In Korea the earliest forms of martial art were known as taek kyon. Evidence that martial arts were being practiced in ancient Korea can be found in tombs where wall paintings show two men in fighting stance. Later the Hwarangdo, an elite group of young noble men, practiced taek kyon along with another sporting style known as soo bakh do. These formed the foundation for tae kwon do ("the way of hands and feet"), which in recent years has gained worldwide popularity, attaining Olympic sport status in 2000. Tracing its origins to both the ancient Korean and modern Japanese combat methods in emphasizing jumping and spinning kicks, this style was developed formally in 1955 in Korea by several masters.

In the 14th century martial arts were introduced into Okinawa when that island came under the domination of China. Eventually, influenced by the hard style of kung fu and in response to an invasion from Japan, resistance fighters developed a style of combat without weapons, which were banned at that time in Okinawa. This came to be known as karate (meaning "empty hand"). However, it would not be until 1922 when it would be introduced into Japan proper. Reflecting its military origins, karate emphasizes punches, strikes, kicks and blocks.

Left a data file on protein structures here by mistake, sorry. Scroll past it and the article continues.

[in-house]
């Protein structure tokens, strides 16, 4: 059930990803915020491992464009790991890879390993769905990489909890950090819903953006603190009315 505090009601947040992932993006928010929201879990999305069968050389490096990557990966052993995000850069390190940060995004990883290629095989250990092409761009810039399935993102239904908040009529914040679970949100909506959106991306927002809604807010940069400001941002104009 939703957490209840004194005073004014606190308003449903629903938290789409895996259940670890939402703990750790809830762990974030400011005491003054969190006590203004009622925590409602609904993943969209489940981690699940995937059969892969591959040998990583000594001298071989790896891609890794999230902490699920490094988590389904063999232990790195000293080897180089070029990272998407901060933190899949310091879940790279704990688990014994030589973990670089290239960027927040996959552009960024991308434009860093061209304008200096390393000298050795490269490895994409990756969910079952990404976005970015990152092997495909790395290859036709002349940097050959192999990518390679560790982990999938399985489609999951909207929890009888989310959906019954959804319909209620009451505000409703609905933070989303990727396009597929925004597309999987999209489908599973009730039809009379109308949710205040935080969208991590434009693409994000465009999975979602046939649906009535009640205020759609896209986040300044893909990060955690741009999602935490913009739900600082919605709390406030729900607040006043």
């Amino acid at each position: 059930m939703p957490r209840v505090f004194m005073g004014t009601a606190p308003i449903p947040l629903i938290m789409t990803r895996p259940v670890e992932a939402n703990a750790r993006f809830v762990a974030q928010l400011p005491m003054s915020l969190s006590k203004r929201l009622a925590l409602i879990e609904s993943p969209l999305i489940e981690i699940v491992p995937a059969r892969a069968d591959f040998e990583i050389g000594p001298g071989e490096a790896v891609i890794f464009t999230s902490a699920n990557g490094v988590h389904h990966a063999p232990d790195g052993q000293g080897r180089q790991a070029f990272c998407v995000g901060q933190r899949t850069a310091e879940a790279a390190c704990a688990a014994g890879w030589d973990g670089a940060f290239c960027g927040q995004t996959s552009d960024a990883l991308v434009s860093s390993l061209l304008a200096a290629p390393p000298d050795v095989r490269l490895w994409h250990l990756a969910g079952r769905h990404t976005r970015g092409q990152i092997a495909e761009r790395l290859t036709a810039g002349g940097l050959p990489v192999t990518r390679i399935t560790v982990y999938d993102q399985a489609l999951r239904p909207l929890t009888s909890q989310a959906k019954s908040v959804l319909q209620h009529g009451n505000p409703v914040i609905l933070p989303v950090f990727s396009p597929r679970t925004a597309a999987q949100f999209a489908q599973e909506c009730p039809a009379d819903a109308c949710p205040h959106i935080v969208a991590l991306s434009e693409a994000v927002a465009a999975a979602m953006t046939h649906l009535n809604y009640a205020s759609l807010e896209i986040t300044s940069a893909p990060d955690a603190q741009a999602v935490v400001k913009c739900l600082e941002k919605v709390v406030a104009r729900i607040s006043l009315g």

A slightly softer, but still militaristic, style emerged in Japan in the late 15th and early 16th centuries. Called jujutsu ("the art of gentleness"), it became part of the combat arsenal of samurai warriors. This style emphasized holds, chokes, throws, trips, joint-locks, as well as some kicks and strikes. A feature of this style is its emphasis on flexibility to give the defender the ability to flow from one technique to another in order to control the attacker.

A derivation of jujutsu, judo ("the gentle way"), was developed as a method of self-defense in 1882. Employing three basic techniques of standing and throwing, grappling and striking, the defender seeks to turn the force of his opponent to his own advantage, often by first yielding to put the opponent off-balance. In 1964 judo became an Olympic sport.

Another derivation of jujutsu is aikido ("the way of harmony"). Developed in 1925 as the result of a vision, this style integrates Zen elements (see below) into noncombative techniques that seek to bring one into harmony with the opponent. Here the defender leads the attacker in a circular path around him, thereby gaining control of the attacker's momentum. Joint-locks or other techniques are then employed to immobilize the opponent.